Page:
Episode 75: The Ultimate Baller Move

Phillipe (not his real name and probably not the horse from Beauty and the Beast…probably) is wondering whether he should quit his full time job so he can focus on studying for the LSAT. We both advise against this drastic plan and encourage Phillipe to focus on the quality of his study time rather than the quantity. He also asks for suggestions on managing stress and fatigue and we share some of our favorite techniques. (7:30)

Brett is a 30 year old professional who has a 3.65 GPA, a 164 average practice LSAT score, and a clean bill of health after recovering from surgery for kidney cancer in August. We’re so glad to hear you’re cancer-free! As he prepares for the December LSAT, Brett worries his application will be submitted too late to be considered for the big scholarships that he needs to attend law school. We talk about when applications are considered “late” and what that means for scholarship opportunities. Nathan counsels Brett on baller negotiating tactics, while Ben suggests he include his cancer story as an addendum to his application. (28:16)

We work on two Logical Reasoning problems from the June 2007 LSAT. To play at home just download the free test, work through Section 3, Questions 8 and 9, and listen in as we discuss the solutions in detail. (#8 at 52:20 and #9 at 1:05:02)

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Take a listen and let us know what you think.


  1. Nathan, LISTEN UP! This is the second and last blog entry on which I’m going to comment about this.Whatever audio arrangement Ben is using — I suspect it’s a headset — is what you should get for yourself. I’m sure you can find one that travels well between L.A. and S.F.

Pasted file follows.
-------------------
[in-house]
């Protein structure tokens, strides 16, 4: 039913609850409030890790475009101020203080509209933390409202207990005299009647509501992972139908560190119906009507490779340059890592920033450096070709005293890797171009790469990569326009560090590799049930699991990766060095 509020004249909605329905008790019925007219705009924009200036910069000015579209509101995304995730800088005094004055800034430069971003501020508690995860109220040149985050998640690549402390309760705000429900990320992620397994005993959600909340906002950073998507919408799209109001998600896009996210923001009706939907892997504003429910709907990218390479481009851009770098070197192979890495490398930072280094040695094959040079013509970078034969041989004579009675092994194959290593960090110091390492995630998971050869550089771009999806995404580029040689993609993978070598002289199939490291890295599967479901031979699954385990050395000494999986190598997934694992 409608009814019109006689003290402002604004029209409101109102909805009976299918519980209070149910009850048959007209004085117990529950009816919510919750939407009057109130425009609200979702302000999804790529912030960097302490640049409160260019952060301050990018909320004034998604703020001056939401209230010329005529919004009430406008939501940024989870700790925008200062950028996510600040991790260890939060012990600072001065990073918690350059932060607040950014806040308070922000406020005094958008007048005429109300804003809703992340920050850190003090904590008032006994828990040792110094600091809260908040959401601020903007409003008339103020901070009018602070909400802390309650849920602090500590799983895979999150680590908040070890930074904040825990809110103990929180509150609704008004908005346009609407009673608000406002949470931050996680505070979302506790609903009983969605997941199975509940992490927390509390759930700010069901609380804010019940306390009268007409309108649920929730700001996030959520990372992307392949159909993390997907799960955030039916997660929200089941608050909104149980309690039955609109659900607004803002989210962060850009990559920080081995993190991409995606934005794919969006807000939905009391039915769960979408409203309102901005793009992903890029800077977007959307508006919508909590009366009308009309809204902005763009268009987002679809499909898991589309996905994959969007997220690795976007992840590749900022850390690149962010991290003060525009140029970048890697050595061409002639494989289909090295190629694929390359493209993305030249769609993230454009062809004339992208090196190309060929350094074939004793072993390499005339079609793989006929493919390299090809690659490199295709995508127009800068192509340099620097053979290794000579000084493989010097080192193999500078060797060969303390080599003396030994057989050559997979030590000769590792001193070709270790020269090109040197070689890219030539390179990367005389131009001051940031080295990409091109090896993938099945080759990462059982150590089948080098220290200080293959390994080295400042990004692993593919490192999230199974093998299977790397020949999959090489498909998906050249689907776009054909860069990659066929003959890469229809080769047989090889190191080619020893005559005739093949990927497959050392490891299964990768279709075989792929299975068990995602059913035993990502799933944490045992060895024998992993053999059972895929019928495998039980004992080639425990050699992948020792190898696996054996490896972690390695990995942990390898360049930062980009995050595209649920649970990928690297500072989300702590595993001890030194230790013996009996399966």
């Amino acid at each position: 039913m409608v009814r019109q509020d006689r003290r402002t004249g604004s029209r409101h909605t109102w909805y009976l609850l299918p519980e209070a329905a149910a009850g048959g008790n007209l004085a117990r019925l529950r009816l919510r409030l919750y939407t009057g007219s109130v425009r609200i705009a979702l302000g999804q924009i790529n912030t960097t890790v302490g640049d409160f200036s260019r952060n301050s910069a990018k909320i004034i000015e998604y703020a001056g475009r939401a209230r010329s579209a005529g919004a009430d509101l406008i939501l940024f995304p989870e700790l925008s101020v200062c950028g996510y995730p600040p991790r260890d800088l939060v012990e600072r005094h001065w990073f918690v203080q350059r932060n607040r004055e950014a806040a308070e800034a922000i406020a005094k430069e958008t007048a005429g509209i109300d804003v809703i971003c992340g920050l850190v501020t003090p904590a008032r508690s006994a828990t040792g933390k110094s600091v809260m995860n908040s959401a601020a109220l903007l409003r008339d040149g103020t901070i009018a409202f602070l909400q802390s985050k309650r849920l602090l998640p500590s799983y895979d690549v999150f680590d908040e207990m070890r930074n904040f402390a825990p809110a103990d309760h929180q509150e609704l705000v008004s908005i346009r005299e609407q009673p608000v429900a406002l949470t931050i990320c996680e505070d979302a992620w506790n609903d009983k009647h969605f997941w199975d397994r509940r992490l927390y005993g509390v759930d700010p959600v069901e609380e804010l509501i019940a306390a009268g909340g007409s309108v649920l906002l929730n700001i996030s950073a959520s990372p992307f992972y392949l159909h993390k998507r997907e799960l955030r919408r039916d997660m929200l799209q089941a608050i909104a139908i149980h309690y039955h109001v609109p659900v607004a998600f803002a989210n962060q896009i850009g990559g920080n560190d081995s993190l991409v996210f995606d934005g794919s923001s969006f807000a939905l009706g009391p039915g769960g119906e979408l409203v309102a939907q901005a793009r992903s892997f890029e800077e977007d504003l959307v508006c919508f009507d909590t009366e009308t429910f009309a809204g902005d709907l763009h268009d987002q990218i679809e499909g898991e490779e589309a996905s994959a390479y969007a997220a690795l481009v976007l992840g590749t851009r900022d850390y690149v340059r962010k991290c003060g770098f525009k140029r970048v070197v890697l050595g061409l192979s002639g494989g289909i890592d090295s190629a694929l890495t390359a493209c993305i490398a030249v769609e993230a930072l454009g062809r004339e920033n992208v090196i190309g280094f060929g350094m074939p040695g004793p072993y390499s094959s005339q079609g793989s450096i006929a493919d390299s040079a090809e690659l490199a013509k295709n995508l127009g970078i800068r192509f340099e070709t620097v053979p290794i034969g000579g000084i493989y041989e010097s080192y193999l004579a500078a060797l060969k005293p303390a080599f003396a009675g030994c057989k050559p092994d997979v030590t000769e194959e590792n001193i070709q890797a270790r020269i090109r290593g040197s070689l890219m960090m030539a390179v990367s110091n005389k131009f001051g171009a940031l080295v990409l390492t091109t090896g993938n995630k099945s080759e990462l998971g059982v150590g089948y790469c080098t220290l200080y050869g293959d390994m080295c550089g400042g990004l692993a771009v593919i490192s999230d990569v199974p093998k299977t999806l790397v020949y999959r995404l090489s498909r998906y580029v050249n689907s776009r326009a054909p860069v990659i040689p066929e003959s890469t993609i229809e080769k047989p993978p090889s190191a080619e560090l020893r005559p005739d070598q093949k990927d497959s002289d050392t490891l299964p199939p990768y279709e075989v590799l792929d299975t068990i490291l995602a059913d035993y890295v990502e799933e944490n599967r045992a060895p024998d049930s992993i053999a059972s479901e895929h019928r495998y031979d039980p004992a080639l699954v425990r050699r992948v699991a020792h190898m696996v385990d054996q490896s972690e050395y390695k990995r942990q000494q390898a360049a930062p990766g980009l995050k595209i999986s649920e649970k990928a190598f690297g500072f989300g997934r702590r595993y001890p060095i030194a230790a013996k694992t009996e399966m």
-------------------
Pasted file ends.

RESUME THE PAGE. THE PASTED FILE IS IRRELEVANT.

You cannot merely randomly sample to hear the problem. About 10-15% of the time you trail off for 5-10 seconds and then come back strong — strong being Ben’s volume 100% of the time.

    I’m making the effort to post this for the benefit of your future listeners. I’m outta here as of Dec. 3. Bye!


  2. Hey!

    Thanks for covering my topic on the podcast. It was quite entertaining to listen to! I feel much more optimistic of my work/study balance and I’ll definitely heed your advice by not quitting my job!

    FYI: “He Who Must Not Be Named” was actually a Harry Potter Reference!


  3. Still haven’t read on LR, but question 8 scenario talks about alleged sightings. So, can’t we assume that tigers have to live in that area if they are still alive (disproving a shift to another habitat) and it is an anomaly of the search?


    1. No, to survive, the tigers would have needed to move from the area because the first premise says that their “natural habitat was taken over by sheep farming decades ago, resulting in the animal’s systematic elimination from the area.” In other words, we know that they were eliminated from the area. They might have come back since then, but if this guy is going to argue that they don’t exist anymore, he has to assume that they never left the area. If they left the area, then they might have survived and he might be wrong.


      1. Yes, I understand. This was my second choice.

        So, what is your position on alleged sightings? Is it because it’s “alleged”? Or is it because this scenario doesn’t exactly say where the tigers were spotted? Like may be in another area proving D to be correct?

        I’m debating answer choices C & D.

        Thank you!


        1. Yes, the sightings are no problem because they are “alleged.” Because he’s arguing that the tigers don’t exist, he must be assuming that the “alleged” sightings are NOT real sightings.

          Answer C is wrong because of the word “every.” He doesn’t have to assume that EVERY SINGLE ONE of the naturalists looked carefully. He only has to assume that enough of them looked carefully to find evidence of survival, if it exists.

          Does that help?


          1. Oops, I didn’t mean to yell. I was just trying to highlight the important parts. 🙂

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